The most interesting thing I had found was that Sumanta Baruah had no formal training in drawing, but as it turned out, it is more the norm, with the most renowned cartoonists being the ones who never had any sort of professional guidance in drawing. And that, Baruah says, is what is atypical of cartoons, compared with other forms of drawing. While in paintings, emphasis is solely on the drawing, in cartoons it is often more about the quips accompanying the cartoons, ergo lessening the focus on the perfection of the sketch. Baruah goes so far as to say that formal training would prove to be a limitation, since it is preferable to let one’s own creativity and imagination take over, rather than let convention and rigid techniques affect one’s style. As in the case of Baruah himself, he had studied the works of other cartoonists, like the famous R.K. Laxman, while his father would continuously provide him with guiding materials like flip books, and the Span magazine published by the American Embassy.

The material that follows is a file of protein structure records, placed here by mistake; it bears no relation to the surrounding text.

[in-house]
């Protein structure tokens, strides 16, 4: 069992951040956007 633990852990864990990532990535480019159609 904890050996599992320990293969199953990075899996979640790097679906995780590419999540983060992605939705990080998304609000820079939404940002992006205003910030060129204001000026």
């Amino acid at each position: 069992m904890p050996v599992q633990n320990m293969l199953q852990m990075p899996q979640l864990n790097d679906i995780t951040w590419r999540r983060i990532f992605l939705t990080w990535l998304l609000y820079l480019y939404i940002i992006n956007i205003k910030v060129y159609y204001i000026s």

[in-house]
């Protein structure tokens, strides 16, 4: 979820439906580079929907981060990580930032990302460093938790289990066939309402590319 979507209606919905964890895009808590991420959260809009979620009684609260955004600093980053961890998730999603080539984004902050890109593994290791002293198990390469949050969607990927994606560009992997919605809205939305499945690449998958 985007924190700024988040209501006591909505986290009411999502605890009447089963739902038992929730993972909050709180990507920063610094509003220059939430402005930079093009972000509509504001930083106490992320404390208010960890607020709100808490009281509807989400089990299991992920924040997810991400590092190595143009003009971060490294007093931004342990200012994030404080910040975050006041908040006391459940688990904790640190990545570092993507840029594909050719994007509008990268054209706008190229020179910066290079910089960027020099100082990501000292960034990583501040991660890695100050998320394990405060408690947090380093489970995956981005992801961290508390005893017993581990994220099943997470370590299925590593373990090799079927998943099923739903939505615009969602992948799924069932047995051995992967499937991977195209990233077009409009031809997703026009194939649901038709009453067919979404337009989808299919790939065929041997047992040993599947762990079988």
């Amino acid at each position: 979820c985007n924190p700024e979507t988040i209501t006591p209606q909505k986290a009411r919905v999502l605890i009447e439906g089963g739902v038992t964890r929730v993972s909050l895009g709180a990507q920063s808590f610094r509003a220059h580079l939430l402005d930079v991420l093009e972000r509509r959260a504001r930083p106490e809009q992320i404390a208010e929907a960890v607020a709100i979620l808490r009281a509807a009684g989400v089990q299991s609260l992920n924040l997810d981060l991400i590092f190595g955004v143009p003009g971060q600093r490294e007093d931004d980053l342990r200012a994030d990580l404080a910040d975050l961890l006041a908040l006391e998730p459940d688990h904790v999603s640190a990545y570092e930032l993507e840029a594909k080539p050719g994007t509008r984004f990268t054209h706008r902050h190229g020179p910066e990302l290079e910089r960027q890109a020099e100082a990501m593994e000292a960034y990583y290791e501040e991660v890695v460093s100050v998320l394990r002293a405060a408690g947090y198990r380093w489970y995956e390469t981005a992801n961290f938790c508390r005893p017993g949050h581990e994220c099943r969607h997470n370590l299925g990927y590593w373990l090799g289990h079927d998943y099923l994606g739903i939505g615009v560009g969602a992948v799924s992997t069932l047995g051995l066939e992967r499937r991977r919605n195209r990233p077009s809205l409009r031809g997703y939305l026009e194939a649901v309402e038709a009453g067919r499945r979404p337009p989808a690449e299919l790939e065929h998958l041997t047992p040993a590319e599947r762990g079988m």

Although a picture says a thousand words, a cartoon, I would say, says it all with just a few strokes and fewer words. I had really wanted to know what went into creating cartoons, since I was baffled by how anyone could come up with just the right words to go with the right sketches, which combined together led to a cartoon that made one stop, and think, and giggle. Baruah then admitted that initially, it was difficult to come up with ideas. He would use his awareness on the current issues, news he had picked up from journals and papers, about the latest scientific developments or what was in general going on in the society. The humor element, he says, had been imbibed in him from nothing but all the funny stories in the Tinkle magazine. While ideas come to him lot easier now than they did before and his drawing has definitely improved since then, Baruah does rue the fact that as a child he had been much more open to unusual and bizarre ideas, something that had back then helped him to create some of his favorite cartoons. Maybe it had to do with the way he had perceived things as a child, coupled with a wild imagination, but Baruah himself wonders now how he could have created those cartoons then.